Testing a NAS these days has become simpler, but also stagnant. Many of the older tests like NASPT haven’t been updated in a long time and are no long compatible with modern systems, and simple file transfers are largely limited by a single issue, Gigabit Ethernet. More often than not, the hard drives in a NAS are faster than the network they are connected to, and when you add RAID as well, then the Ethernet becomes the main bottleneck. It’s only really slow disk controllers and overloaded CPUs that are likely to have an issue or slow transfer speeds.

However, we do perform the usual bouts of file copies, and to help with that, we tend to use iSCSI so that we can use hard drive testing applications. In this case, CrystalDiskMark. Because we are dealing with not just two different RAID types, but also two different file system, we thought we’d check to see if Btrfs makes a difference to performance (spoiler: it doesn’t). For testing, we used two 4TB WD Red hard drives, the kind suitable for a NAS. For your own drives, any of the WD Red or Gold series will do, otherwise Seagate NAS range is just as suitable.

Synology DS216+ CrystalDiskMark
Btrfs EXT4
Read Write Read Write Read Write Read Write
SEQ Q32 118 117 118 117 116 117 117 117
RND 4KB Q32 16 9 16 9 15 13 16 12
SEQ 106 99 106 100 105 99 107 102
RDN 4KB 6 10 5 10 4 10 4 11
Results in MB/s – higher is better

Don’t read too much into the 4KB results, as it’s likely there is some caching going on, causing the write speeds to be slightly higher. The differences between RAID 1 and 0 are pretty much nil, and as far as Btrfs and EXT4, the difference is so small, it’s barely worth mentioning (slightly better 4KB results in favor of EXT4). In all likelihood, we would need to use SSDs to see any major difference (defeating the point of a NAS), and over dual or quad gigabit with link aggregation. Needless to say, it makes no difference with hard drives whether you use RAID 1 or 0 with either Btrfs or EXT4.

When compared to other NASes, the results are pretty much maxed-out for a single NIC solution. The HDD will limit small file performance due to high access times, and the network interface will limit the total bandwidth available. A standard HDD will normally transfer around 150-175MB/s at peak, and a 1Gbps Ethernet connection equates to about 125MB/s; when you factor in overhead, 110-120MB/s is all you will ever get. The DS216+ is slightly faster than the previously reviewed DS715 in sequential, and it’s slower in some of the 4KB tests, but we’re talking about 1-2MB/s at most across all results.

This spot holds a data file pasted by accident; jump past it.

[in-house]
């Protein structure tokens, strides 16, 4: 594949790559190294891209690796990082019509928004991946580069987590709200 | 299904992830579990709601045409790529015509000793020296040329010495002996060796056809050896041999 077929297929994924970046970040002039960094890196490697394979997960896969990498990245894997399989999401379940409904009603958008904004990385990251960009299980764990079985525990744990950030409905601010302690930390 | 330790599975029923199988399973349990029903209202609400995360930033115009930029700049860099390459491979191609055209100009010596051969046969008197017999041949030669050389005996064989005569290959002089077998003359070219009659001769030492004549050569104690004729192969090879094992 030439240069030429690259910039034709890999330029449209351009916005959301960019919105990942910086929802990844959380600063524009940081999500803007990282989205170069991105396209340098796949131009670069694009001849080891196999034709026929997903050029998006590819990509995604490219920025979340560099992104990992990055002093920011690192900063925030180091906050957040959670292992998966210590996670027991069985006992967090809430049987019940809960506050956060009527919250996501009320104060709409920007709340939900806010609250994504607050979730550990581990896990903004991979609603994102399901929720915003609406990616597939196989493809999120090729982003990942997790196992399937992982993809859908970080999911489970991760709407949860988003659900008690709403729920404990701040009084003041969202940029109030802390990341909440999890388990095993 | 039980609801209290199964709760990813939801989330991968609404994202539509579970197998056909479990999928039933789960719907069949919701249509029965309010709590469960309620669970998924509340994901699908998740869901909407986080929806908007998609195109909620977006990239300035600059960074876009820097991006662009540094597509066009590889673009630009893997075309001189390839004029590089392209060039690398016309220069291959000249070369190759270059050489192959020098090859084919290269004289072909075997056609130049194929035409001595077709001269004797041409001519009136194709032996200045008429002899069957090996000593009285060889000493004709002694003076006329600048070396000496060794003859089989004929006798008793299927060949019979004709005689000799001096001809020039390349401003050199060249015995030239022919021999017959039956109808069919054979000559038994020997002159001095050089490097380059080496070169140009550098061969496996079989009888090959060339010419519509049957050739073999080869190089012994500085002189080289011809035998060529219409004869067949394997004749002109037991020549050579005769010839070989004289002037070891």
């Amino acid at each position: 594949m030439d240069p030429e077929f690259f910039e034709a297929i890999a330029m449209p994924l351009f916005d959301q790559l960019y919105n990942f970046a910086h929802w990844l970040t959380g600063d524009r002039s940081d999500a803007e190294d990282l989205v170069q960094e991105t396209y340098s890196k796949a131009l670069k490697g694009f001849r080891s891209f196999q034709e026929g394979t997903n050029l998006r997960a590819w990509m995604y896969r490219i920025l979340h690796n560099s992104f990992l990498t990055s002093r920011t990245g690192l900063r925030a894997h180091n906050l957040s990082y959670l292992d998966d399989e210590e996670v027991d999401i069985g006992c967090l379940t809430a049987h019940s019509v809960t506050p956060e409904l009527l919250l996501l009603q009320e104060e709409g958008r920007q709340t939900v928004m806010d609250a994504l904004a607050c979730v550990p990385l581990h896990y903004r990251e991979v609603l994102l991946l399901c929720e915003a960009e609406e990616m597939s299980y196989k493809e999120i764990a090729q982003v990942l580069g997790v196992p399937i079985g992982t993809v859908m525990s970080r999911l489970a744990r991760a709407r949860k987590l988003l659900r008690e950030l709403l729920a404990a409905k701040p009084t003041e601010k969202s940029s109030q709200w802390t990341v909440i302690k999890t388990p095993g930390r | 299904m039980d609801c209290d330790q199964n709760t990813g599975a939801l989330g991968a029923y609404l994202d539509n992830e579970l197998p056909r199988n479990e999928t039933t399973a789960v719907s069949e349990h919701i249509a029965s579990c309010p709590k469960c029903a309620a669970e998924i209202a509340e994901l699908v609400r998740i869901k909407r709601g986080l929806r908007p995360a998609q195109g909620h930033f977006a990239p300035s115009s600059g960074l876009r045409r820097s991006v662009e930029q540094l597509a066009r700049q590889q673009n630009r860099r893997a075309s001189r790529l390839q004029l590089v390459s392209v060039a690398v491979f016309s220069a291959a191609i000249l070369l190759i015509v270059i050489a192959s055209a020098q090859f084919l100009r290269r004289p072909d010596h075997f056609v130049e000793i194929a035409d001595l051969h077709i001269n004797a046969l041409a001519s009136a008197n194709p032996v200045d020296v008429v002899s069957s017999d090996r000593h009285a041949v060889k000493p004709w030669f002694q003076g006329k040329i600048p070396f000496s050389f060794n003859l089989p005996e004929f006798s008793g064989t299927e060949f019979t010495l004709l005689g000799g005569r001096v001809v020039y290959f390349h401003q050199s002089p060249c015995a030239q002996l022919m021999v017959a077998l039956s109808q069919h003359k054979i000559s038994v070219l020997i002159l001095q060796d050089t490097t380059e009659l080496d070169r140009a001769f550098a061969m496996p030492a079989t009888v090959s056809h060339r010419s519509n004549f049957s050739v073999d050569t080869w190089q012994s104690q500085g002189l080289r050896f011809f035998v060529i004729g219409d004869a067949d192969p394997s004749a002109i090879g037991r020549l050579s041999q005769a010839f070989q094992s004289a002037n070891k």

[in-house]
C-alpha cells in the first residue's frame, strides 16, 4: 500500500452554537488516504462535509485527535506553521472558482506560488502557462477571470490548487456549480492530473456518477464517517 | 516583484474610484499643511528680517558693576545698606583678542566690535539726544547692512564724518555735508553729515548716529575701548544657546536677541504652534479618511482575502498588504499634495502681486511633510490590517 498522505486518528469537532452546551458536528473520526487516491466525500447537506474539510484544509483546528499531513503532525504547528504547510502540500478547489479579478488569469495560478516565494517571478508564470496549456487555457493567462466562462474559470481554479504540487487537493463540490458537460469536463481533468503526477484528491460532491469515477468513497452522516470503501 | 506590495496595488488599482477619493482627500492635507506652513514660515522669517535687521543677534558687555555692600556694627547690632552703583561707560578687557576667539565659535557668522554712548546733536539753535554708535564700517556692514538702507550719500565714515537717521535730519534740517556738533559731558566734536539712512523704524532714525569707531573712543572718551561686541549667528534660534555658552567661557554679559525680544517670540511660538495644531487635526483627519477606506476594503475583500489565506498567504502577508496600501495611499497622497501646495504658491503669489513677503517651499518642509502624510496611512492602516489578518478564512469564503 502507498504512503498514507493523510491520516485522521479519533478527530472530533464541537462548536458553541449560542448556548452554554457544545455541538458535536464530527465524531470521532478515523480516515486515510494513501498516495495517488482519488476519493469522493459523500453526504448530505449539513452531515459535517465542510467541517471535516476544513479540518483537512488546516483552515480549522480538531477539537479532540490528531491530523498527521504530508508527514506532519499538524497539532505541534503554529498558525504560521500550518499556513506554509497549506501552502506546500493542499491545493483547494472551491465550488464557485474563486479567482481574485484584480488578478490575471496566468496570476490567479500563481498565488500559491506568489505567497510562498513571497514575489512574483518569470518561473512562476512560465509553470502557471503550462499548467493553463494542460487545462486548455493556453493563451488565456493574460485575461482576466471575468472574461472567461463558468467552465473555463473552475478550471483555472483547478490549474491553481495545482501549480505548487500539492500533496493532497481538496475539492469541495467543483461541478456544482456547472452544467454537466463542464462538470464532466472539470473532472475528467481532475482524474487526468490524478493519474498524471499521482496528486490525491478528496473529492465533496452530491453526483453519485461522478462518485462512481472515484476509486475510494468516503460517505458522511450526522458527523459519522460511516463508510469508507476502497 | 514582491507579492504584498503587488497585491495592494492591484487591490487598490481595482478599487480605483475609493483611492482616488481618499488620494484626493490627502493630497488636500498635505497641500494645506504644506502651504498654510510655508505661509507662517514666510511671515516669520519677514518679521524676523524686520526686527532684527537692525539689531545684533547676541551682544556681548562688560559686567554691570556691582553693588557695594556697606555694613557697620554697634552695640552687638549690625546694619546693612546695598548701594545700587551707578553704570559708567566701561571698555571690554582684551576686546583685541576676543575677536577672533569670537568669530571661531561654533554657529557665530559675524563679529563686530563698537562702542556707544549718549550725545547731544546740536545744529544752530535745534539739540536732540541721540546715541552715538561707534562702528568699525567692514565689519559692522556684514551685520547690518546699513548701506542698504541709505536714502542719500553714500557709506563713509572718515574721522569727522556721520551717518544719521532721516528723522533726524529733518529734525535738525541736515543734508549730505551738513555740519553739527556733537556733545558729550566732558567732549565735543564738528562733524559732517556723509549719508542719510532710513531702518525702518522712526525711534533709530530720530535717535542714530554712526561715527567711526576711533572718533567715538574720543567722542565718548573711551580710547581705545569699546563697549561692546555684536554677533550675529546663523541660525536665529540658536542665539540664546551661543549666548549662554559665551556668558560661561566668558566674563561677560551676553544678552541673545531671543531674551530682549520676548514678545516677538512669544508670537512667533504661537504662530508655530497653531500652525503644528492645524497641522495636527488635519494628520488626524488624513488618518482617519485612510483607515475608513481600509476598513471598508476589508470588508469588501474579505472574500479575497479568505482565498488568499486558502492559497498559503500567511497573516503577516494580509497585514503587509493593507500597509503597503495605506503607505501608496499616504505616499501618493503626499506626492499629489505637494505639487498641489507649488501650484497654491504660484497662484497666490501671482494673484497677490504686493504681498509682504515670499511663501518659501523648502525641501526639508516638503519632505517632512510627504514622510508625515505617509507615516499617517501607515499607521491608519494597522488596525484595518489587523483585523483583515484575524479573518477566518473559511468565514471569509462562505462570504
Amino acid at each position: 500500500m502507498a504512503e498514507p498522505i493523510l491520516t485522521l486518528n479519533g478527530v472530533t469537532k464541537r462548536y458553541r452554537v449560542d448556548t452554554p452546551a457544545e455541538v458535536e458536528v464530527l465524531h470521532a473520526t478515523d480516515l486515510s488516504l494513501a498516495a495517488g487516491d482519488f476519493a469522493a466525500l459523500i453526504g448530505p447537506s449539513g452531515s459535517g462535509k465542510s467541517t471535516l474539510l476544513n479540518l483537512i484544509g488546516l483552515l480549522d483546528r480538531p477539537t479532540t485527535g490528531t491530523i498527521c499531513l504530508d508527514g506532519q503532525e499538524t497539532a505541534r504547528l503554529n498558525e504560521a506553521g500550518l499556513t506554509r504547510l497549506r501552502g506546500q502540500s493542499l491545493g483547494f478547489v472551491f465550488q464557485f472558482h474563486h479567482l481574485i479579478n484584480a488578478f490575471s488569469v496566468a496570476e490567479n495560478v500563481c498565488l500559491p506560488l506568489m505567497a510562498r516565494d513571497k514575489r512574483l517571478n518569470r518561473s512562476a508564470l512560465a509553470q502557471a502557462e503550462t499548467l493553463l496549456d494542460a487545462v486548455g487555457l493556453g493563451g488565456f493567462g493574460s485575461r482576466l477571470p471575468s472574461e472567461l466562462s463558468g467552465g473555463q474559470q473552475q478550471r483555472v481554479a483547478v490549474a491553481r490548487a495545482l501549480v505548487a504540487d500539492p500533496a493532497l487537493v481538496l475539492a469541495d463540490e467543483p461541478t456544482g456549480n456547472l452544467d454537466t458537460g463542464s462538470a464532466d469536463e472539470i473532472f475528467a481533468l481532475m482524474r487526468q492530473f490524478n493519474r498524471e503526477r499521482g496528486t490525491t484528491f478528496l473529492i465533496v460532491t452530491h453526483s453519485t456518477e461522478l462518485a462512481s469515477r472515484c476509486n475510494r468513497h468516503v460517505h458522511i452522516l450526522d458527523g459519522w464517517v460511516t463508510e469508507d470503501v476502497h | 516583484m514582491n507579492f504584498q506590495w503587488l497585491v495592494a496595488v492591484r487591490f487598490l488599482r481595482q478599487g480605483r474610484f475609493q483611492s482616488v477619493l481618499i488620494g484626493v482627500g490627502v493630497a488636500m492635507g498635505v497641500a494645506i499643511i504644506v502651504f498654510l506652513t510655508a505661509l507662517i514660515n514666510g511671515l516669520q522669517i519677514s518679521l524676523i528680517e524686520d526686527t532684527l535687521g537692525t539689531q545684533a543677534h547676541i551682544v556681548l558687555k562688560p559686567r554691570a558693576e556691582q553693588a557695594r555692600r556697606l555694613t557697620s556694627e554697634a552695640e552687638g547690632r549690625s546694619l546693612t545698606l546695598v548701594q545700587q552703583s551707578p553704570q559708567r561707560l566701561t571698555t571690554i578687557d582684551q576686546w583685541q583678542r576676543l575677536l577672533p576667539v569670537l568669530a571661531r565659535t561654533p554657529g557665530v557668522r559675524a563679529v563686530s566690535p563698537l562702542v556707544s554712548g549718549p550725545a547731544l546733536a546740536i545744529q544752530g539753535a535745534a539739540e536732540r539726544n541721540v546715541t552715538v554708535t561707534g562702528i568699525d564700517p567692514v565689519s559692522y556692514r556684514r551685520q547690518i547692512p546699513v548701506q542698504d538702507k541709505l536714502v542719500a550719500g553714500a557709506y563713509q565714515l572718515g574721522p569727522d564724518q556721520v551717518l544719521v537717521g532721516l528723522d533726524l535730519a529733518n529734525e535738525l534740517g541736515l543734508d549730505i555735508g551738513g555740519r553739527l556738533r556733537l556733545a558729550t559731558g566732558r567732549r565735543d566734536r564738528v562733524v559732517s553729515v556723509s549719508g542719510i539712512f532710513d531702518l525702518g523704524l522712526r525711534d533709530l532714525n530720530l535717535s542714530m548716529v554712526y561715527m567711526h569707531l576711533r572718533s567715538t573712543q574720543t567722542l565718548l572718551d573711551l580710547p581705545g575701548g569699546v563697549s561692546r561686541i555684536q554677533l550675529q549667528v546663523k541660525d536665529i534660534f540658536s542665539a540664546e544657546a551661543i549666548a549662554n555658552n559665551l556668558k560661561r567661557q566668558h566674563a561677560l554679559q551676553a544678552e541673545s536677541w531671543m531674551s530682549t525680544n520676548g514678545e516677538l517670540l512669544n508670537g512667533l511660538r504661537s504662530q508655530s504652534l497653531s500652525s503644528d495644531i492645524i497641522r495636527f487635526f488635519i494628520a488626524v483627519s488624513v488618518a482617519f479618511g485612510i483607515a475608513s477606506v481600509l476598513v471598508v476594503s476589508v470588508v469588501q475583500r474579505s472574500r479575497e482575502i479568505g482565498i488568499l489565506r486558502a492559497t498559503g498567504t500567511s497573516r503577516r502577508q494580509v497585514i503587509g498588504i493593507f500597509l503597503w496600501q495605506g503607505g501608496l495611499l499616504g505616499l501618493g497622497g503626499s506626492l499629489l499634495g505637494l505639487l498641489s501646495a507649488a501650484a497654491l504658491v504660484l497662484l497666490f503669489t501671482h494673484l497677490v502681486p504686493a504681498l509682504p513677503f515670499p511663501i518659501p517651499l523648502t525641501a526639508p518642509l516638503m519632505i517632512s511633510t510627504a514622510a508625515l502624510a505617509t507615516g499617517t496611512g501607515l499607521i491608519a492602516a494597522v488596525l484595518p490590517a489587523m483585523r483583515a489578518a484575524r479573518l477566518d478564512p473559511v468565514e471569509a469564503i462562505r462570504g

Synology DS216+ Press Shot

Raw file performance is only half of what makes a decent NAS, the rest of it is down to the features. Btrfs plus snapshots, the inclusion of some business features like certificate management through Let’s Encrypt, LDAP support, setting up your own DHCP server, the various web server plugins for either websites power by common CMSes, GIT, SVN, access and user privileges, Docker support… It just goes on and on.

For $300, Synology’s DS216+ is very good value for money when you factor in all the extra features, and it’s worth paying the extra $30 over the ARM-based DS216. However, if you are in need of H.265 transcoding, your only option is the DS216play. The much more expensive $450 DS716+ certainly has a lot more processing power, plus the optional expansion bay, but for core features, it might not be worth it. If you are looking for a good all-round 2-bay NAS, the DS216+ is very hard to beat, and as such, thoroughly recommended.

Synology DiskStation DS216+ - Techgage Editor's Choice
Synology DiskStation DS216+


  • Very user-friendly OS (DSM 6.0).
  • Feature rich and broad services.
  • Btrfs and Snapshot support.
  • 4K video transcoding.
  • Low price for x86 NAS.


  • None.

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Jamie Fletcher

Jamie has been abusing computers since he was a little lad. What began as a curiosity quickly turned into an obsession. As senior editor for Techgage, Jamie handles content publishing, web development, news and product reviews, with a focus on peripherals, audio, networking, and full systems.